The Han dynasty was the second imperial dynasty of China (206 BC–220 AD), preceded by the Qin dynasty (221–206 BC) and succeeded by the Three Kingdoms period (220–280 AD). Spanning over four centuries, the Han period is considered a golden age in Chinese history. To this day, China's majority ethnic group refers to themselves as the "Han Chinese" and the Chinese script is referred to as "Han characters". It was founded by the rebel leader Liu Bang, known posthumously as Emperor Gaozu of Han, and briefly interrupted by the Xin dynasty (9–23 AD) of the former regent Wang Mang. This interregnum separates the Han dynasty into two periods: the Western Han or Former Han (206 BC–9 AD) and the Eastern Han or Later Han (25–220 AD). The emperor was at the pinnacle of Han society. He presided over the Han government but shared power with both the nobility and appointed ministers who came largely from the scholarly gentry class. The Han Empire was divided into areas directly controlled by the central government using an innovation inherited from the Qin known as commanderies, and a number of semi-autonomous kingdoms. These kingdoms gradually lost all vestiges of their independence, particularly following the Rebellion of the Seven States. From the reign of Emperor Wu (r. 141–87 BC) onward, the Chinese court officially sponsored Confucianism in education and court politics, synthesized with the cosmology of later scholars such as Dong Zhongshu. This policy endured until the fall of the Qing dynasty in 1911 AD. The Han dynasty saw an age of economic prosperity and witnessed a significant growth of the money economy first established during the Zhou dynasty (c. 1050–256 BC). The coinage issued by the central government mint in 119 BC remained the standard coinage of China until the Tang dynasty (618–907 AD). The period saw a number of limited institutional innovations. To finance its military campaigns and the settlement of newly conquered frontier territories, the Han government nationalized the private salt and iron industries in 117 BC, but these government monopolies were repealed during the Eastern Han dynasty. Science and technology during the Han period saw significant advances, including the process of papermaking, the nautical steering ship rudder, the use of negative numbers in mathematics, the raised-relief map, the hydraulic-powered armillary sphere for astronomy, and a seismometer for measuring earthquakes employing an inverted pendulum. The Xiongnu, a nomadic steppe confederation, defeated the Han in 200 BC and forced the Han to submit as a de facto inferior partner, but continued their raids on the Han borders. Emperor Wu launched several military campaigns against them. The ultimate Han victory in these wars eventually forced the Xiongnu to accept vassal status as Han tributaries. These campaigns expanded Han sovereignty into the Tarim Basin of Central Asia, divided the Xiongnu into two separate confederations, and helped establish the vast trade network known as the Silk Road, which reached as far as the Mediterranean world. The territories north of Han's borders were quickly overrun by the nomadic Xianbei confederation. Emperor Wu also launched successful military expeditions in the south, annexing Nanyue in 111 BC and Dian in 109 BC, and in the Korean Peninsula where the Xuantu and Lelang Commanderies were established in 108 BC. After 92 AD, the palace eunuchs increasingly involved themselves in court politics, engaging in violent power struggles between the various consort clans of the empresses and empresses dowager, causing the Han's ultimate downfall. Imperial authority was also seriously challenged by large Daoist religious societies which instigated the Yellow Turban Rebellion and the Five Pecks of Rice Rebellion. Following the death of Emperor Ling (r. 168–189 AD), the palace eunuchs suffered wholesale massacre by military officers, allowing members of the aristocracy and military governors to become warlords and divide the empire. When Cao Pi, King of Wei, usurped the throne from Emperor Xian, the Han dynasty would eventually collapse and ceased to exist.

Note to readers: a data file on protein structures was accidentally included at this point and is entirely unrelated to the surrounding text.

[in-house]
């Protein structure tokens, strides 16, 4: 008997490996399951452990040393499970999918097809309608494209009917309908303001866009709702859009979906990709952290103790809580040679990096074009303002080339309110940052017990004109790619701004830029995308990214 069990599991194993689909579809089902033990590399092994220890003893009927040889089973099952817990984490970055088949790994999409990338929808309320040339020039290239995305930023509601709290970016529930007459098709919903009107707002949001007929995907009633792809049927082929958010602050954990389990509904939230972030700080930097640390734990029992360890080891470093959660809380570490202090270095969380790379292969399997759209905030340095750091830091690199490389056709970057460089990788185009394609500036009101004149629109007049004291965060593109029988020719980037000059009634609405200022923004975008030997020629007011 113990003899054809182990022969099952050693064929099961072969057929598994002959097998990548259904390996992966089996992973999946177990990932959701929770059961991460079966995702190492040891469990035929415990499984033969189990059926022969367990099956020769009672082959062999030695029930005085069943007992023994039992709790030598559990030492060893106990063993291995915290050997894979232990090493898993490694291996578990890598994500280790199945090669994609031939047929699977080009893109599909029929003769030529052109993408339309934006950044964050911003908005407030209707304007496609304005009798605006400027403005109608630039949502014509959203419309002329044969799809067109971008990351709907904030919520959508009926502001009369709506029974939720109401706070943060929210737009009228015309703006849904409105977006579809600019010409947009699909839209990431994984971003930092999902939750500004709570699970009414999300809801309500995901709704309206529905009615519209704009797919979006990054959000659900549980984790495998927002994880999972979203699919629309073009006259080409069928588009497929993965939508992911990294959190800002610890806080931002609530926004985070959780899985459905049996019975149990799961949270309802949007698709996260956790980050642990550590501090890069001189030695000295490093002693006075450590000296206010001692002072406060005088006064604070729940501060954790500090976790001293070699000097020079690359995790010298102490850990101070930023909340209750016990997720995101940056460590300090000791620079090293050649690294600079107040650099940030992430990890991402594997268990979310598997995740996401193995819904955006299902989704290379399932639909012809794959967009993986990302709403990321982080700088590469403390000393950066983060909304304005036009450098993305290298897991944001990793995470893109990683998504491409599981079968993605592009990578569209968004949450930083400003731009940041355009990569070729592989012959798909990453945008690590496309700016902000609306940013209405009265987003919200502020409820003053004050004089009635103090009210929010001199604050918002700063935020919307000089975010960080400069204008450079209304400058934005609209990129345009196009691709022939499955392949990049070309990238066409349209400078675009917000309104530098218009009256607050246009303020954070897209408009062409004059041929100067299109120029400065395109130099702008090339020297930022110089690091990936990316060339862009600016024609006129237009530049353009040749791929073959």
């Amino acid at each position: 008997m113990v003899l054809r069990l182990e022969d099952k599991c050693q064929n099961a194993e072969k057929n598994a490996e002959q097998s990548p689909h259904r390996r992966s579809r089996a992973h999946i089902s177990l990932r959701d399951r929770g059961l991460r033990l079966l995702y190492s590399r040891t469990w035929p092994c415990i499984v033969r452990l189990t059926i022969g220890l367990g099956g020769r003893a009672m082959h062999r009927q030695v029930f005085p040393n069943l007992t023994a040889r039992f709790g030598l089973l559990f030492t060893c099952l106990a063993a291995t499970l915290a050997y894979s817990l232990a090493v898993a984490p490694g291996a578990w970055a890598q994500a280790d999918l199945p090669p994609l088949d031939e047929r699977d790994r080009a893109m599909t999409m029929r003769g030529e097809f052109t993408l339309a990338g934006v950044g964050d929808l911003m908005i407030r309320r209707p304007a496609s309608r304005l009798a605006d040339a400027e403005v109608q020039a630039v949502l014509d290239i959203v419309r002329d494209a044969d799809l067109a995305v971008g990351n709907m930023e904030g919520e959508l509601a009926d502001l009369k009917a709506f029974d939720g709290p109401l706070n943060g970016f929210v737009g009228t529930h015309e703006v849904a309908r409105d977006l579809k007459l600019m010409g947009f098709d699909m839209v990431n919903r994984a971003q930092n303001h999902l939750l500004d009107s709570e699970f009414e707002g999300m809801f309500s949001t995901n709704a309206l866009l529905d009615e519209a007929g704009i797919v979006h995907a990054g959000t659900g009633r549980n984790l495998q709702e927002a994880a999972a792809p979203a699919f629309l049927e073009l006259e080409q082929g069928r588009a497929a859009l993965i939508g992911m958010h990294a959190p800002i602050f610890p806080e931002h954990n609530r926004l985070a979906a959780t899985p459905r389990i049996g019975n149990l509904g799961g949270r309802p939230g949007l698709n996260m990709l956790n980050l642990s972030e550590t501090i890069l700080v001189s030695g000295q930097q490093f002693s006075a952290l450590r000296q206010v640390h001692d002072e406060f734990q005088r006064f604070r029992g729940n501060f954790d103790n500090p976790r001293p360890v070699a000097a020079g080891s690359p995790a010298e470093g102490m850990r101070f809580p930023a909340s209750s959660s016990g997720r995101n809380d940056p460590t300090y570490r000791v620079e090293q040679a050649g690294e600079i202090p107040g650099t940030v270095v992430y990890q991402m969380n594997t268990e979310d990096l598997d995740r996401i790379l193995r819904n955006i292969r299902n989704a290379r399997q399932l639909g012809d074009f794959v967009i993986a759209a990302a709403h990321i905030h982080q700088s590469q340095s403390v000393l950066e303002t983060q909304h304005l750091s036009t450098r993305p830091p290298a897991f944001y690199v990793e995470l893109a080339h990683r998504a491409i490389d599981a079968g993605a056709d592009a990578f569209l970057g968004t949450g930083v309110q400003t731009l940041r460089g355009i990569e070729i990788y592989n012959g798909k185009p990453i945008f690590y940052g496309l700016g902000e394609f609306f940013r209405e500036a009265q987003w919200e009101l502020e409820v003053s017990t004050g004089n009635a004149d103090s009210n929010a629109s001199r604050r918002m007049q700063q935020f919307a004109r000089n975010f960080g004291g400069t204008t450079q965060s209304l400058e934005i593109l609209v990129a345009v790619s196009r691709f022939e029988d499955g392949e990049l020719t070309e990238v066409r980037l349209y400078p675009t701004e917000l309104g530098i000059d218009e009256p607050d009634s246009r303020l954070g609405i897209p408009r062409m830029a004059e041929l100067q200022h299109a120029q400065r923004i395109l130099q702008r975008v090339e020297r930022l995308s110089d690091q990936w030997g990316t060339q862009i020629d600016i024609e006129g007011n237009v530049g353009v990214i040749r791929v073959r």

Herod Archelaus (Hērōdēs Archelaos; 23 BC – c. 18 AD) was ethnarch of Samaria, Judea, and Idumea (biblical Edom), including the cities Caesarea and Jaffa, for a period of nine years (circa 4 BC to 6 AD).
Jesus, also referred to as Jesus of Nazareth and Jesus Christ, was a first-century Jewish preacher and religious leader.
Titus Flavius Josephus (Φλάβιος Ἰώσηπος; 37 – 100), born Yosef ben Matityahu (יוסף בן מתתיהו, Yosef ben Matityahu; Ἰώσηπος Ματθίου παῖς), was a first-century Romano-Jewish scholar, historian and hagiographer, who was born in Jerusalem—then part of Roman Judea—to a father of priestly descent and a mother who claimed royal ancestry.
Judas of Galilee, or Judas of Gamala, was a Jewish leader who led resistance to the census imposed for Roman tax purposes by Quirinius in Iudaea Province around 6 CE.
Judea or Judæa (from יהודה, Standard Yəhuda, Tiberian Yəhûḏāh, Ἰουδαία,; Iūdaea, يهودا, Yahudia) is the ancient Hebrew and Israelite biblical, the exonymic Roman/English, and the modern-day name of the mountainous southern part of Canaan-Israel.
The Roman province of Judea (יהודה, Standard Tiberian; يهودا; Ἰουδαία; Iūdaea), sometimes spelled in its original Latin forms of Iudæa or Iudaea to distinguish it from the geographical region of Judea, incorporated the regions of Judea, Samaria and Idumea, and extended over parts of the former regions of the Hasmonean and Herodian kingdoms of Judea.